Gray, Council District 2: As with our local Farmers Markets, I will actively collaborate with our local restaurants, food suppliers, and community welfare organizations to offer satellite meal programs to our most underserved communities.
Pearce, Council District 2: I fully support MADE and would like to see other programs used to expand the enterprise of nutritious food in Long Beach. As mentioned earlier, I would like to see developments such as the closed Walmart in Downtown Long Beach be turned into a community space with a year round farmers market. In that open public space, I would also like to see spaces for entrepreneurs to have permanent stalls and pop-up locations for their new enterprises, access to small business services, and meeting space for groups to come together and have meetings.
Harmon, Council District 6: I'll continue to do what I'm already doing. I will be a voice for the local micro-processors and will level the playing field and help them to become competitive with outside bid "Ag."
Villasenor, Council District 6: I would create and grant that will offset the start up fees for any business that is involved in producing and or distributing healthy foods to underserved areas and promote them on social media such as the city's website.
Angel, Council District 8: Look at our local city ordinances to allow those growing certified organically grown food at home, in schools or community gardens to sell foods grown to local stores, food processors and restaurants. Several co-op markets that bring buyers and sellers together can facilitate this exchange to make it a one stop point to sell and buy these goods.
Austin II, Council District 8: I have been and will be supportive of food enterprise and entrepreneurs in all areas of my district.
Long Beach faces daunting health disparities, where the most food insecure residents also face the highest rates of obesity in the county, and limited access to healthy, affordable food is disproportionately concentrated in low-income communities and communities of color.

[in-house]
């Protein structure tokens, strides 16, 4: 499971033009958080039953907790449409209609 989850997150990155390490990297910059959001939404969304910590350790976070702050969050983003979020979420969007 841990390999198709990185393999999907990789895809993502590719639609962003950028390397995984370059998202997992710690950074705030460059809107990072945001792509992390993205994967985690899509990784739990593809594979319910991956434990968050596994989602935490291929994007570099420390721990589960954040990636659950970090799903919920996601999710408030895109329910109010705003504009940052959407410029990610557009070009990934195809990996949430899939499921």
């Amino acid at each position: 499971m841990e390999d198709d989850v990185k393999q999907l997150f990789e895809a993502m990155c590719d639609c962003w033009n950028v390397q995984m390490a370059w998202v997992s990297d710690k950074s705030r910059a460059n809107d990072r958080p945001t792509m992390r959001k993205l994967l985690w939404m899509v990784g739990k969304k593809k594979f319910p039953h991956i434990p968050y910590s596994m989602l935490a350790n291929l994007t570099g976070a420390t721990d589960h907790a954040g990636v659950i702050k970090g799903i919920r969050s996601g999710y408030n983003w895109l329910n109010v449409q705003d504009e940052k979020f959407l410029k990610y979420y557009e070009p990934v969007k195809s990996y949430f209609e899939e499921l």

What would you do to remove barriers and create incentives to improve the quality of food and beverages sold in neighborhood food environments (neighborhood markets, grocery stores, restaurants, hospitals and wellness centers, etc) in underserved communities?
Garnica, Council District 2: Along with promoting an active, healthy lifestyle, we can limit the saturation of unhealthy food options. We can also search for options that increase health and wellness along with bringing jobs, such as farmers’ markets and food providers that promote healthy options.
Gray, Council District 2: As Councilmember, I will partner with the Long Beach Department of Health and Human Services to ensure that every resident of Long Beach has affordable access to nutritious foods. By working proactively to address health issues in our community, especially in our most underserved communities, we can ensure a healthier, more prosperous future for every resident of our city.
Pearce, Council District 2: I would work with experts in the food delivery field to remove the barriers and create incentives for neighborhood markets to sell. If I’m elected to serve on the council, I would seek out experts and link them to residents and owners of our local neighborhood markets to find real world solutions to get more fruit and vegetables on the corner market shelves.
Harmon, Council District 6: I'll continue to work with all the stakeholders, business owners, producers and regulatory agencies and will facilitate whatever is needed to put into place the robust and highly cost effective logistical infrastructure and organizational systems so that sustainable, zero waste permacultural people feeding initiatives can be expanded and improved. There needs to be one "credentialed" project management team coordinating the left and right hand and eliminating redundancies and wasted inefficient energy.
Villasenor, Council District 6: I would find a way to discourage the expansion of fast food restaurants while encouraging the expansion of healthy alternatives such as I Love Vegan, Fox Coffee House and Trader Joe's. The incentive I would create is a program that will pay the business licensing fee for new companies that provide healthy food and beverages to underserved communities for the first year.
Angel, Council District 8: As North Long Beach has done, they have encouraged local liquor stores and other markets to provide space for fresh food and to better advertise that it is available. Every little market in our neighborhoods can participate. The availability and location of this food just needs to be published. Those that are providing fresh food and selling fresh food can be actively promoted and encouraged through the council office, health department, churches, social services, and low cost health clinics.
Austin II, Council District 8: I think programs like the Choose Health LA Kids program that Kim Sun Kitchen in my district just became a part of can be one model for improving the quality of food in our communities. We need to continue to strive to improve access to healthy food options through innovative programs like this.